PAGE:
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The Basket Weaver

by Douglas Malloch

No flashing loom is hers; no shuttle flies
To do the bidding of her hands and eyes.
No needle glides to designated place,
As weave her sisters overseas the lace.
Hers is a simpler workshop in the leaves;
This is a simpler pattern that she weaves,
Her woof the splinter of the forest tree,
The ash so white, the elm and hickory,
Her dyes the blood of marish weeds and bark
With tints as ruddy as her features dark—
These are her simple implements of toil,
The ready products of the woodland soil.

Yet who shall say her skill is aught the less
Than that of her who weaves the princess' dress?
For generations women of her race
Have woven baskets in this quiet place,
And she who weaves beneath the ancient trees
Reveals the skill of toilsome centuries.

Into the basket weaves she more than wood—
For weaves she in the romance of her blood,
Yea, weaves she in the moonlight and the sun,
The westward's burning rays when day is done,
The verdant tints of winter's evergreen,
The lily's whiteness and the willow's sheen,
The regal purple of her honored chief,
The simple beauty of her God-belief.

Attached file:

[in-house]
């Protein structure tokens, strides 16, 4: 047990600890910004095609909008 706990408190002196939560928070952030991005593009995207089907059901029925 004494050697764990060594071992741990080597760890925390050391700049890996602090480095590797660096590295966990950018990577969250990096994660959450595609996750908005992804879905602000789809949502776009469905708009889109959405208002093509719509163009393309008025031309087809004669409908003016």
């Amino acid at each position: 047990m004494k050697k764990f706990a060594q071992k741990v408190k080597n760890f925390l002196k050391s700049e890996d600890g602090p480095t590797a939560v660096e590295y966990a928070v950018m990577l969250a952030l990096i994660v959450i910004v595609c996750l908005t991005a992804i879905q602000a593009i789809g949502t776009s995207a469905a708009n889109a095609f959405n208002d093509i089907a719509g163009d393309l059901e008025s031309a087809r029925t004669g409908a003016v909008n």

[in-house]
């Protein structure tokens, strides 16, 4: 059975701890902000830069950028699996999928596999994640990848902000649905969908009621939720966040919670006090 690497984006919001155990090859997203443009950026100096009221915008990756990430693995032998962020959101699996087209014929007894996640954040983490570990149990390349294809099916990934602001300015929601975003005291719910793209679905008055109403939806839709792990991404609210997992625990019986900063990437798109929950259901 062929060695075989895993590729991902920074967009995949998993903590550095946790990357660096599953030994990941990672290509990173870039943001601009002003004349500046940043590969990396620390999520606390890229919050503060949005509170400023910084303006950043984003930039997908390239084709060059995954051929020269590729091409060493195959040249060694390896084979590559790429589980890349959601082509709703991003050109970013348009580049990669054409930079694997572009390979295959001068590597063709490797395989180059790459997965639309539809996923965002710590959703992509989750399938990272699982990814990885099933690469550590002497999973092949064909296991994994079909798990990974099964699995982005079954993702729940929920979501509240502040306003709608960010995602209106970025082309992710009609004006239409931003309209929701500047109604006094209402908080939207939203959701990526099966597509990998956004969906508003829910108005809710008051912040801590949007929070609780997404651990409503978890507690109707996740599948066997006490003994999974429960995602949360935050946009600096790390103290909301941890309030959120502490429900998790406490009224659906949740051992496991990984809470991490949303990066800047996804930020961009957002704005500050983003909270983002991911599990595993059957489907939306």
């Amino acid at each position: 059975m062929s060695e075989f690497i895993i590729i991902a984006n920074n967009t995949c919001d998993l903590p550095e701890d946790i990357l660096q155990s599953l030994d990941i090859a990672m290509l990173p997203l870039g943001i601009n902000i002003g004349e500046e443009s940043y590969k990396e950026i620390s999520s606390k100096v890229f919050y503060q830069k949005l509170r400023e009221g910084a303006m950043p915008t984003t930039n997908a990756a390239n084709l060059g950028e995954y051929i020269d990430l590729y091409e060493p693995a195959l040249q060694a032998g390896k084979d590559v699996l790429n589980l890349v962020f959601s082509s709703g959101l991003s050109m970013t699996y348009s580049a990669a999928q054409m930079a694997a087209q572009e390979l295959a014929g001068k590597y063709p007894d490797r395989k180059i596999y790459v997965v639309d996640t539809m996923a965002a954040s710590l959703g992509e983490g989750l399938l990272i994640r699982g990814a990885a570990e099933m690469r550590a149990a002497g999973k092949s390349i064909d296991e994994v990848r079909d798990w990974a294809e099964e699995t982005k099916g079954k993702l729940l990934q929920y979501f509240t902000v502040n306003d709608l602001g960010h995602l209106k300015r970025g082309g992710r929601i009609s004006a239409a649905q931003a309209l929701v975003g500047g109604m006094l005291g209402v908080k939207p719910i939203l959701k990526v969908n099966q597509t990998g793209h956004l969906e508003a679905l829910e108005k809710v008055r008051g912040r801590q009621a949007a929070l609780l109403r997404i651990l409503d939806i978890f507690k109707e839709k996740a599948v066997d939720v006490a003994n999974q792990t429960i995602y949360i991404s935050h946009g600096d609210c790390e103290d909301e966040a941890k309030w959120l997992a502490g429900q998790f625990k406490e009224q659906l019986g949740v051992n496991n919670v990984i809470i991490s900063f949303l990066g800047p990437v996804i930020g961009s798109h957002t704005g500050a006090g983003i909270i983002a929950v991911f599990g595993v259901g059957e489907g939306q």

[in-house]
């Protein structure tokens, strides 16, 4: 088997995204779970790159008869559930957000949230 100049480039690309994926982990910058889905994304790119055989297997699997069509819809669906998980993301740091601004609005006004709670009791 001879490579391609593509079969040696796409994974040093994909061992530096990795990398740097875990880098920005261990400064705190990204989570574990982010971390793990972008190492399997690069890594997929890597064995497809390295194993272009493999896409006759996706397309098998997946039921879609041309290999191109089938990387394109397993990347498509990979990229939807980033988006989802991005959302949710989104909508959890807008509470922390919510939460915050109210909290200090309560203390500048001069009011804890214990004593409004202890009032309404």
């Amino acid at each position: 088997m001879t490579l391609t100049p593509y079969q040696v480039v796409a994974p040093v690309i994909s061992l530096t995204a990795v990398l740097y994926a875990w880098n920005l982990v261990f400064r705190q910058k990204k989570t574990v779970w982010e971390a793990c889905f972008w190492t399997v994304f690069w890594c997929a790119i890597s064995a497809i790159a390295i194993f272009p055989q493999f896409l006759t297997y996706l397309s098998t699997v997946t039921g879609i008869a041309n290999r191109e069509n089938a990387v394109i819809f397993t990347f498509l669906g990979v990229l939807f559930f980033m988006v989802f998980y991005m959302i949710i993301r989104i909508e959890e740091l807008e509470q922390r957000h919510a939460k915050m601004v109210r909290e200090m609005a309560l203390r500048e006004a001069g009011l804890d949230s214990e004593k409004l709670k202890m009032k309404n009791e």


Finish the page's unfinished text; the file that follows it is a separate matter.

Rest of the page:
So, through its time, the basket that she makes
Shall sing to me of brooks and sylvan lakes,
Shall sing the glory of the vanished Red,
Shall sing a requiem for peoples dead,
Shall sing of tree, of flower and of sod—
Shall sing of Nature and the place of God.

Folk Ways

In an age before mass produced goods were widely available, many of life's necessities were gathered and fashioned from nearby woodlots. May was the traditional time for gathering "splint wood" to be used in such country crafts such as basket and barrel making. "Splints" were strips of wood rived out of log rounds.

May is the ideal month for gathering splint wood due to the unique qualities of the wood during this time of year. The sap and the new growth present in wood at this time give it a more bendable, rubbery quality, which is useful for some things. Also, the bark at this time of year is easier to remove before it has gotten a chance to tighten up and harden.

In times past, children could often be seen in May gathering up splint wood made of white oak, black ash, and hickory by the armful to be be exchanged for spending money with a local cooper or basket maker. The wood was often split into quarters, bundled, and placed in a stream of running water for a period of time to keep it soft and ready for splitting and pounding into splint material.

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Did You Know?

In May, ash and hickory wood contain their highest percentage of oil.

Below is a video clip of a traditional basket maker at work.

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